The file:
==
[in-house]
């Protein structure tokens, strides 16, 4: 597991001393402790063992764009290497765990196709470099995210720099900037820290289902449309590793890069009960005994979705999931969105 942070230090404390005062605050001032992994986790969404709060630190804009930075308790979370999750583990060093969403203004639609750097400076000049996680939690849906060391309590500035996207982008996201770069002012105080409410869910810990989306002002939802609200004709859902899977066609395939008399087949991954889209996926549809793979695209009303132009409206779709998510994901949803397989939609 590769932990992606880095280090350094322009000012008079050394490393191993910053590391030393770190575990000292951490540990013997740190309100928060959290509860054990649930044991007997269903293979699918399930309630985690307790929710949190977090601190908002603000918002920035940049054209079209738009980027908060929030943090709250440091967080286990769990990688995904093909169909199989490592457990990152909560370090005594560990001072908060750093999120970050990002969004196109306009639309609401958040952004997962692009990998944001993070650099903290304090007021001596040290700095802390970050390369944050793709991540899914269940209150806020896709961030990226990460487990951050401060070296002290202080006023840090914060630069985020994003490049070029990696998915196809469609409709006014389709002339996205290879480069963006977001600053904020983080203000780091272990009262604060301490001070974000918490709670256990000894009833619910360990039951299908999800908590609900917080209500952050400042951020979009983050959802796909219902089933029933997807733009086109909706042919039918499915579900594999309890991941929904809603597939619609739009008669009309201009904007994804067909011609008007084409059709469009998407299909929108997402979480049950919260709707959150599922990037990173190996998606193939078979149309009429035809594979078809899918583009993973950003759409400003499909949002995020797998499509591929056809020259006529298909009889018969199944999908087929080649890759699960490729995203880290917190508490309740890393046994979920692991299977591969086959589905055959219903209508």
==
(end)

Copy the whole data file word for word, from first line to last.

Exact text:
[in-house]
């Protein structure tokens, strides 16, 4: 597991001393402790063992764009290497765990196709470099995210720099900037820290289902449309590793890069009960005994979705999931969105 942070230090404390005062605050001032992994986790969404709060630190804009930075308790979370999750583990060093969403203004639609750097400076000049996680939690849906060391309590500035996207982008996201770069002012105080409410869910810990989306002002939802609200004709859902899977066609395939008399087949991954889209996926549809793979695209009303132009409206779709998510994901949803397989939609 590769932990992606880095280090350094322009000012008079050394490393191993910053590391030393770190575990000292951490540990013997740190309100928060959290509860054990649930044991007997269903293979699918399930309630985690307790929710949190977090601190908002603000918002920035940049054209079209738009980027908060929030943090709250440091967080286990769990990688995904093909169909199989490592457990990152909560370090005594560990001072908060750093999120970050990002969004196109306009639309609401958040952004997962692009990998944001993070650099903290304090007021001596040290700095802390970050390369944050793709991540899914269940209150806020896709961030990226990460487990951050401060070296002290202080006023840090914060630069985020994003490049070029990696998915196809469609409709006014389709002339996205290879480069963006977001600053904020983080203000780091272990009262604060301490001070974000918490709670256990000894009833619910360990039951299908999800908590609900917080209500952050400042951020979009983050959802796909219902089933029933997807733009086109909706042919039918499915579900594999309890991941929904809603597939619609739009008669009309201009904007994804067909011609008007084409059709469009998407299909929108997402979480049950919260709707959150599922990037990173190996998606193939078979149309009429035809594979078809899918583009993973950003759409400003499909949002995020797998499509591929056809020259006529298909009889018969199944999908087929080649890759699960490729995203880290917190508490309740890393046994979920692991299977591969086959589905055959219903209508």